The quantitative easing (QE) policies of the US Federal Reserve in the years following the crisis of 2008–2009 included monthly securities purchases of long-term Treasury bonds and mortgage-backed securities totalling $85 billion in 2013. The cumulative outcome of these policies has been an unprecedented increase of the monetary base, mitigating the deflationary pressure of the crisis.
The transmission of Federal Reserve tapering news to emerging financial markets
Joshua Aizenman, Mahir Binici, Michael M Hutchison, 4 April 2014
Is the recent bank stress really driven by the sovereign debt crisis?
Guntram Wolff, 30 October 2011
Stress in the interbank market has increased significantly since July (Figure 1). There is now a significant debate on why this is the case and what would be the best way to address it (Financial Times 2011).1 Many have argued that the sovereign debt crisis isthe most important driver of banking stress in the Eurozone.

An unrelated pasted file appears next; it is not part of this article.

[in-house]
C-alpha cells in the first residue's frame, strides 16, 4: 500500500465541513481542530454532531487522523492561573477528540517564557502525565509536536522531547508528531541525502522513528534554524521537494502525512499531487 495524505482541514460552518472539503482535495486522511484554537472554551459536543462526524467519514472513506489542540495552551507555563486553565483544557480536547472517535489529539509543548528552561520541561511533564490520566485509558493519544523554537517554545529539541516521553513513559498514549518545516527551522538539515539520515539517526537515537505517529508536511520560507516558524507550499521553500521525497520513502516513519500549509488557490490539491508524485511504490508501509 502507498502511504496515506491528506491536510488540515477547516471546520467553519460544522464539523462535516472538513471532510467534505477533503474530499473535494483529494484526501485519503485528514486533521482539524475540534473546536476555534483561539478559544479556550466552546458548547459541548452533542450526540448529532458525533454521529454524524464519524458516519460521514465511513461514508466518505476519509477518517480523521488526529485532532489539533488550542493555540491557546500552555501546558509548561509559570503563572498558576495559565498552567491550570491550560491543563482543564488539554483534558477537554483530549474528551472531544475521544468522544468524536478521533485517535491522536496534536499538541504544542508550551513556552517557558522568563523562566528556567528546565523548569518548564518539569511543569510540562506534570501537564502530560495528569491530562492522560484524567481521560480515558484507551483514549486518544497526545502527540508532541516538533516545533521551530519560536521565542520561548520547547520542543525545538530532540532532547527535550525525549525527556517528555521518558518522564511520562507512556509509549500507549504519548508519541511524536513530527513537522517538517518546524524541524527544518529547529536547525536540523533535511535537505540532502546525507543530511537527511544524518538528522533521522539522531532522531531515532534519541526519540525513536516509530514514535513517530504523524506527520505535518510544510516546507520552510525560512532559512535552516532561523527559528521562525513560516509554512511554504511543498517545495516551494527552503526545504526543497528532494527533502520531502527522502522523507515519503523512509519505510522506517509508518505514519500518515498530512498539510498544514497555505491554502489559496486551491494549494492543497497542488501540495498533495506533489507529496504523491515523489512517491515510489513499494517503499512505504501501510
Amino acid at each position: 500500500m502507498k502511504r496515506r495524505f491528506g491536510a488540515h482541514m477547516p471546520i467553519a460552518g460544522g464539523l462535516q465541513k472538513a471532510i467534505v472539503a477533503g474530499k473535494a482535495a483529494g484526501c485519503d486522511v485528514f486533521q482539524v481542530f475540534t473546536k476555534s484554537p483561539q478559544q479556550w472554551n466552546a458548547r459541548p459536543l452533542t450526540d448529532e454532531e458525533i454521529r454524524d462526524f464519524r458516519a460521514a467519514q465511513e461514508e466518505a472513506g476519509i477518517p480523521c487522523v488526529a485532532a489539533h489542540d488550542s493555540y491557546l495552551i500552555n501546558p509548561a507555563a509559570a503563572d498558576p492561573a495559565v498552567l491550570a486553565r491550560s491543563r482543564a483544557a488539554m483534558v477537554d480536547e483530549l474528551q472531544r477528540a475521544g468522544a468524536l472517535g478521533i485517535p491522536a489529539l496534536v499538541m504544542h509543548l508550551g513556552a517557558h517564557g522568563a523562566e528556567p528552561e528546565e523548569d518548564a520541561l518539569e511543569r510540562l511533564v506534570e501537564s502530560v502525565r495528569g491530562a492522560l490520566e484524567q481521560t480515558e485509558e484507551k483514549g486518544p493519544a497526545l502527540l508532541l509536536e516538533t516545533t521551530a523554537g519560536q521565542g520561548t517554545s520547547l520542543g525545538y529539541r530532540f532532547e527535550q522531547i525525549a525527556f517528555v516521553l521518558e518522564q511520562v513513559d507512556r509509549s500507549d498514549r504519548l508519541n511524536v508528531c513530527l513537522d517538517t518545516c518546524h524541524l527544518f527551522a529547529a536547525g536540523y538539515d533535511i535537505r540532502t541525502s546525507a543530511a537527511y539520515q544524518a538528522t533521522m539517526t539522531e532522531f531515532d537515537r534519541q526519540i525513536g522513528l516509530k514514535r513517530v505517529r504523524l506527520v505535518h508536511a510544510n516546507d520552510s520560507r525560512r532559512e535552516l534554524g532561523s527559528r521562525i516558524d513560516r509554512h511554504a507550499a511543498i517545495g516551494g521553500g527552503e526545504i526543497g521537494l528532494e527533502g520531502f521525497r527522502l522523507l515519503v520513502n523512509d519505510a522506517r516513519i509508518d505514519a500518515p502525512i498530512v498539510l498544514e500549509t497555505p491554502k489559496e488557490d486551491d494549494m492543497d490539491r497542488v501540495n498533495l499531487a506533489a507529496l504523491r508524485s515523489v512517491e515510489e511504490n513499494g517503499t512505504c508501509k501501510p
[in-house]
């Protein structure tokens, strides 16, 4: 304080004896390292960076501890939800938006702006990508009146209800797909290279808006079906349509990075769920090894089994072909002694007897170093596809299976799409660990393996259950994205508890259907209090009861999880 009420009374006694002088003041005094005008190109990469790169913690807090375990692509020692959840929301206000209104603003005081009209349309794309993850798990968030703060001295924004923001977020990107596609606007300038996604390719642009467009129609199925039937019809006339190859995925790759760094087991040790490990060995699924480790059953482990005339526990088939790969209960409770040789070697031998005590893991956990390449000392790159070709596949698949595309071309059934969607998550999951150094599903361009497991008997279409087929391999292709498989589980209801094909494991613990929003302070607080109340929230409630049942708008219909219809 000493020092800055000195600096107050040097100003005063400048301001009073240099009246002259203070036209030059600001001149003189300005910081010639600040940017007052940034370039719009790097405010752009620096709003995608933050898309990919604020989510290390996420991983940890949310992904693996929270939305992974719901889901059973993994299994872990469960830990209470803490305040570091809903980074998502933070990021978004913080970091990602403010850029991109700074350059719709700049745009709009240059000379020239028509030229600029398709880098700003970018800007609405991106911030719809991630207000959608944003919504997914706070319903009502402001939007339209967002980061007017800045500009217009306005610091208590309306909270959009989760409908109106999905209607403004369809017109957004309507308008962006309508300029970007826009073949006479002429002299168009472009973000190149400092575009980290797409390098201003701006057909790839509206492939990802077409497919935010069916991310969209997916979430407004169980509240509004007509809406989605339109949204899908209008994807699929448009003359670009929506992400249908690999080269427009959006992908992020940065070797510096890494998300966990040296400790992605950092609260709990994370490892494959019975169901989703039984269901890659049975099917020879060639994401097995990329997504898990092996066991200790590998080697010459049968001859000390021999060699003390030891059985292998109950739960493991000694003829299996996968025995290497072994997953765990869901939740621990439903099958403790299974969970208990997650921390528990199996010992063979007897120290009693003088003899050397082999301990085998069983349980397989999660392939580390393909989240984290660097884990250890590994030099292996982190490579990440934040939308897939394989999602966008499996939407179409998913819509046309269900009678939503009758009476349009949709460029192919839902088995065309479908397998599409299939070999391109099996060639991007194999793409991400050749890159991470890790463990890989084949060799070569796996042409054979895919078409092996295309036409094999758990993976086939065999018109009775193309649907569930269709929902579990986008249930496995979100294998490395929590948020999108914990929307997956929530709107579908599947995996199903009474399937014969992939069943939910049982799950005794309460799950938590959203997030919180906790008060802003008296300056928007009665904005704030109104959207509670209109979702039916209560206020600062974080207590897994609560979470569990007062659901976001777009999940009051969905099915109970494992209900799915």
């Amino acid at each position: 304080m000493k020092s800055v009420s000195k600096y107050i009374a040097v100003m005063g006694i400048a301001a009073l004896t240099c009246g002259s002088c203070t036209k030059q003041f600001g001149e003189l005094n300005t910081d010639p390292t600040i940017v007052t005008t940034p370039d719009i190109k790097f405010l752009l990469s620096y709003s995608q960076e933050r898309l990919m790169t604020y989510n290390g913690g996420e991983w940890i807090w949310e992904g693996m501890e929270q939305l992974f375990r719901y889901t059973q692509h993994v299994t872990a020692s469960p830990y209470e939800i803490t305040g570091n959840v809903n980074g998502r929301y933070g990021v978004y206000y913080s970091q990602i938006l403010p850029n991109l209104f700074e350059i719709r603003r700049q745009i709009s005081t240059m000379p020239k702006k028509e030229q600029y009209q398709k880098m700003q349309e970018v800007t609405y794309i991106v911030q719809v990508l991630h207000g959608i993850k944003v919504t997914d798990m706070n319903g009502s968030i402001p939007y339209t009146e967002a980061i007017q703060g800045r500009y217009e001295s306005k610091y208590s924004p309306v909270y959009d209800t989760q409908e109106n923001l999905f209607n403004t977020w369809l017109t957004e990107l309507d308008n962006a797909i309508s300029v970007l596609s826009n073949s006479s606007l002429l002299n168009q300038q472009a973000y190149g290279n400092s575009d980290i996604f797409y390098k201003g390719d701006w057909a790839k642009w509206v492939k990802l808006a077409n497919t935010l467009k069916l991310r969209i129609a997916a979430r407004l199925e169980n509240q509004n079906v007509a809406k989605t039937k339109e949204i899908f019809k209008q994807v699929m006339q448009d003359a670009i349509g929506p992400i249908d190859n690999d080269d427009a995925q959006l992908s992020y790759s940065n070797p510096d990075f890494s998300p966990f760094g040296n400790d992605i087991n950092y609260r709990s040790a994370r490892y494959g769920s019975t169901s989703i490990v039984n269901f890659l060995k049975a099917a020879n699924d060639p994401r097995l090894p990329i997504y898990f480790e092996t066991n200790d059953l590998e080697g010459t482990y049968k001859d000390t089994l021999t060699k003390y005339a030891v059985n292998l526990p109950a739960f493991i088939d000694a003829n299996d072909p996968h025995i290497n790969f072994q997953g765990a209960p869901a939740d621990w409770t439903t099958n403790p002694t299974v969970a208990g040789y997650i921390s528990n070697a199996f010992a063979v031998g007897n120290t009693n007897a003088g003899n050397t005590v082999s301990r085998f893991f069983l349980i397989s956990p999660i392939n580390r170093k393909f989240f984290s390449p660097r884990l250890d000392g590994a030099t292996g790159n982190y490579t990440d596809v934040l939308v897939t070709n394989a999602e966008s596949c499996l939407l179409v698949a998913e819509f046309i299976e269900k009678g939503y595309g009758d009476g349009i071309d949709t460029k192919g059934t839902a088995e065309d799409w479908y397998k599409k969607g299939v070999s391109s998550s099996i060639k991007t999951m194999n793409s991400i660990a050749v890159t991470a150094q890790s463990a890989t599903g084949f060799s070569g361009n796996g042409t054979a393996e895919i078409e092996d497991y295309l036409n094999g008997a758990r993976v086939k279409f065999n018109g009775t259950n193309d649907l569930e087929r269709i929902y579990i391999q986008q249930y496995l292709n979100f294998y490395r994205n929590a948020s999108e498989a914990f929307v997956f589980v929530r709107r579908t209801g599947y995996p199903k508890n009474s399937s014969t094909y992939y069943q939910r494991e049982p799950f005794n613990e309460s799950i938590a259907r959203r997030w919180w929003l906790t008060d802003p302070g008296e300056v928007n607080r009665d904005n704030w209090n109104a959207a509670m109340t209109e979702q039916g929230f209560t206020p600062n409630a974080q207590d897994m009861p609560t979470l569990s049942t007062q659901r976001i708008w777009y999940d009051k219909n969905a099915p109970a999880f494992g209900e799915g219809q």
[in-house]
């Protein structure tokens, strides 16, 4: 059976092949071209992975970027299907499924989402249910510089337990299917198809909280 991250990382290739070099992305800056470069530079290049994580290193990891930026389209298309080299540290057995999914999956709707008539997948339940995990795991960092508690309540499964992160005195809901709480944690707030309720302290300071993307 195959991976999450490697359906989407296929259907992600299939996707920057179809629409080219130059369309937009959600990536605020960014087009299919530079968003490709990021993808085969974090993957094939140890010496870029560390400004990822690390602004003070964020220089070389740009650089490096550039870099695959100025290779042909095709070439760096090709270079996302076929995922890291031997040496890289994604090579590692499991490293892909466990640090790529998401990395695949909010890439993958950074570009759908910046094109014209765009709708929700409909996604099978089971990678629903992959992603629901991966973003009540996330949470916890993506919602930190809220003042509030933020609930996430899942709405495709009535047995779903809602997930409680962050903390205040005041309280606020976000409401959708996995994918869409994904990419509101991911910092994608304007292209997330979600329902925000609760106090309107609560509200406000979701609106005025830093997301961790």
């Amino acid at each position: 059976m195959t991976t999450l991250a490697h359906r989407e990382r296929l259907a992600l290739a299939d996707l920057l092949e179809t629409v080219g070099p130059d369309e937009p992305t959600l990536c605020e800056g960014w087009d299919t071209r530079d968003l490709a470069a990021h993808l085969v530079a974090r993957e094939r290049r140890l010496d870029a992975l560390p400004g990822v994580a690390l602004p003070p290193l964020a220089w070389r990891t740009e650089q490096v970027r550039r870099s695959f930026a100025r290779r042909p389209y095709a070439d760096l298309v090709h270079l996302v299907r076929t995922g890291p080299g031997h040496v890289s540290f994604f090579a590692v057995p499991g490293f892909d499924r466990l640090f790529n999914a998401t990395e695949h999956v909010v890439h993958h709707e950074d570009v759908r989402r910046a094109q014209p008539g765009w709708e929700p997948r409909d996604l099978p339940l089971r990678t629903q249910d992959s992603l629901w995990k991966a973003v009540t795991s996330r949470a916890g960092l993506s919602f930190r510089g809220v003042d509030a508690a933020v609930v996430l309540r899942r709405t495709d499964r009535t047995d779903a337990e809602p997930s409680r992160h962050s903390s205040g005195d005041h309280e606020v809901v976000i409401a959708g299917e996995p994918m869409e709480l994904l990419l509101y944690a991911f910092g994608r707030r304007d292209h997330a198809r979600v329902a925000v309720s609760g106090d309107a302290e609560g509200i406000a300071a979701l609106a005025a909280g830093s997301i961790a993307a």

Who Benefits from Regional Trade Agreements? The View from the Stock Market
Christoph Moser, Andrew K Rose, 12 September 2011
Vox readers can download CEPR Discussion Paper 8566 for free here. To learn more about subscribing to CEPR's Discussion Paper Series, please visit the CEPR
Stock market wealth effects in emerging market countries
Heiko Hesse, 16 October 2008
There are a few channels through which asset price changes affect consumption. For instance, consumption depends on peoples’ expectations of wage income and equity price increases can signal higher income growth.
Has equity always earned a premium? Evidence from nineteenth-century Britain
John Turner , Graeme Acheson , Charles Hickson, Qing Ye, 10 May 2008
Financial economists have become increasingly interested in the historical returns of financial assets.1 This interest largely stems from a desire to calculate the expected equity risk premium.
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Cadot, de Melo, 16 June 2014
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